The video is 1.33:1 pillar boxed. The 1080p transfers average 25 Mbps. These are light years ahead of the original A&E DVDs that came out in 2000. There will be plenty of diehard fans who will be freeze framing scenes to pick up clues in the various rooms now that the details can shine. The audio includes a new 5.1 Dolby Digital Surround mix. Rover’s attacks are more menacing. The original mono mixes are also included. The subtitles are in English.
Audio Commentaries are on the following episodes: “The Arrival” with Bernie Williams and Tony Sloman, “The Chimes Of Big Ben” with Vincent Tilsley, “The Shizoid Man” with Pat Jackson, “The General” with Peter Graham Scott, “Dance Of The Dead” with Bernie Williams, Tony Sloman and John Smith, “Change Of Mind” with Roger Parkes and “Fallout” with Eric and Noreen Ackland. There’s plenty of tales from the set.
Don’t Knock Yourself Out (94:49) does not contain Patrick McGoohan spilling all his secrets. It opens with a note from him, “If whatever we wanted to say is not already contained within the episodes of the series then I failed in the production of them and any amount of chit-chat now will not make good that omission.” There is plenty of talk about working with McGoohan. He comes off as a man doing his best to stay in complete control of the show yet not wanting to give away what it’s all about. This was almost an abstract art piece.
The Pink Prisoner (9:23) is an extended interview with Peter Wyngarde. He was Number Two in “Checkmate.” He’s beloved in the campy Jason King. His character was ripped off for Austin Powers. He does a bon vivant discussion of how The Prisoner was different from other shows of the time.
Make Sure It Fits (9:15) has Eric Mival discuss his role as music editor.
Exposure Strips Gallery (10:32) is the single frames from the rushes that were printed in color to give a sense of what things really looked like on the film. The rushes were printed in black and white to save money.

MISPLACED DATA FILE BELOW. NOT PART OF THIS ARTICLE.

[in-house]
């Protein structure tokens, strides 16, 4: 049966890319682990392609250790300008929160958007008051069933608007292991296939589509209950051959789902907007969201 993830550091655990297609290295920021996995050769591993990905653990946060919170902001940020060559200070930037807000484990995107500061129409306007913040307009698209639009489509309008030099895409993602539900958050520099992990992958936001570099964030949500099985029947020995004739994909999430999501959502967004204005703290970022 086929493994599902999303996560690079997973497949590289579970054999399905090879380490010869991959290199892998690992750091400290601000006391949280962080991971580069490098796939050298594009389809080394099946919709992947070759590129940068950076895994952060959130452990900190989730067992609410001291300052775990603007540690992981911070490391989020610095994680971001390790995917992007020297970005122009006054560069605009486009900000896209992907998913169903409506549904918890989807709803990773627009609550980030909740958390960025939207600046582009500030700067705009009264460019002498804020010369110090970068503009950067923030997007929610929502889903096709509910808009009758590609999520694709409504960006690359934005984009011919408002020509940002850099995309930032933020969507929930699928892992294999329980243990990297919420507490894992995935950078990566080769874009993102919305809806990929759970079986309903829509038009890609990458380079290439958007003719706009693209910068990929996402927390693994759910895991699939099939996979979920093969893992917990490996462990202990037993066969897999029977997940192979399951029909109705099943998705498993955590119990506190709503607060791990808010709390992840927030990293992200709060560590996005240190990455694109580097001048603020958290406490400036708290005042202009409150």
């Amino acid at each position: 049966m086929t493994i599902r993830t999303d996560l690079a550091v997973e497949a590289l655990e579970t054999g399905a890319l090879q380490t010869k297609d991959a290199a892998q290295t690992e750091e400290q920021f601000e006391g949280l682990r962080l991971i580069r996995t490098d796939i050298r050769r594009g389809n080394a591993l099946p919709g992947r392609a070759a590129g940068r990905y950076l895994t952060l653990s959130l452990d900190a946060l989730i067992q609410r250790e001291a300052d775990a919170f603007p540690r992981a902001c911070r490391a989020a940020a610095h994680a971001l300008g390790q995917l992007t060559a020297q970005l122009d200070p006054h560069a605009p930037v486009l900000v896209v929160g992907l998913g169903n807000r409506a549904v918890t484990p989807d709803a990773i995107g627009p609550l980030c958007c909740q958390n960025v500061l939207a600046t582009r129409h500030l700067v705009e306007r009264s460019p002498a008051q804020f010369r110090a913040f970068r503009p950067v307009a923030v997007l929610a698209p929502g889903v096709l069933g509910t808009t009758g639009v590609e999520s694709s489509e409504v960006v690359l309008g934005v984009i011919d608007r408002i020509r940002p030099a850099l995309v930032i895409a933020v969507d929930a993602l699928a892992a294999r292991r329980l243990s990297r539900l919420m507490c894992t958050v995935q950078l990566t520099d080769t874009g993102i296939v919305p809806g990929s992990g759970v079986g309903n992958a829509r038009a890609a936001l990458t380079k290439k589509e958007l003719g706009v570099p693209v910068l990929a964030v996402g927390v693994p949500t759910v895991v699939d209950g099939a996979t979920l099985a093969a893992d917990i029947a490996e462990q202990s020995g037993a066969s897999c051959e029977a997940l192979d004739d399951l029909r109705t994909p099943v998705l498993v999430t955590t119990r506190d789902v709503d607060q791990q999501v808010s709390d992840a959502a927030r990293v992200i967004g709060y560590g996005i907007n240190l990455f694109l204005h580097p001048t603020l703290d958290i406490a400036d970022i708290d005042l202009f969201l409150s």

Filing Cabinet Footage (2:29) has the close ups of the filing cabinet with “retired” written in various languages.
Rover Footage (0:25) has the white balloon bouncing on the beach.
McGoohan Montage from Arrival (0:50) are the still photos that were used to show how he’d been under survellience.
Ad Bumpers (0:14) has the bicycle let you know when the show is back.
Promotional Image Gallery (2:17) is a montage of stills from the set.
1967 Press Conference Gallery (2:32) is McGoohan promoting the show inside the trailer cage. This was not the usual press junket.
Production Designs Gallery (0:49) are the sketches for various sets. They look like illustrations for a book.
Arrival Original Edit (50:31) has the first pass of the show that includes Wilfred Joseph’s original score. It was taken from a 35mm source. There’s a bonus feature to demonstrate their restoration of the formerly thought lost episode.
The Chimes of Big Ben Original Edit (50:35) is taken from a 16mm source and hasn’t been restored. You get a great sense of how much love went into the Blu-ray buffing of the series.
Textless Titles (2:53) lets you experience Ron Grainer’s theme music with the scores that weren’t used for the opening scene by Wilfred Josephs and Robert Farnon.
Production Paperwork Archive contains what seems to be every piece of paper produced by the series in a DVD-ROM form. The script from every episode is here along with production notes and press releases.
Trailers for each episode.
Image Galleries for each episode.
AMC’s The Prisoner (0:32) is the reimagining of the series. Strange to think the mini-series will have Magneto trying to break Jesus.
The Prisoner: The Complete Series on Blu-ray is like being let in on a big secret. The 1080p transfer brings out more clues as to what is going on around Number Six. Titles on books are clearly visible. While lacking any input from Patrick McGoohan (he passed away at the start of 2009), the bonus features have enough people telling us stories about him and the series. A cultist has so much to dig through while determining ultimately who is Number One. This is a masterpiece presentation for a masterpiece of a series.
A&E Home Video presents The Prisoner: The Complete Series. Starring: Starring Patrick McGoohan, Angelo Muscat and Leo McKern. Boxset contents: 17 episodes on 4 Blu-ray discs & Bonus Features on DVD. Released on Blu-ray: October 27, 2009. Available at Amazon.com
Tags: Reviews, The Prisoner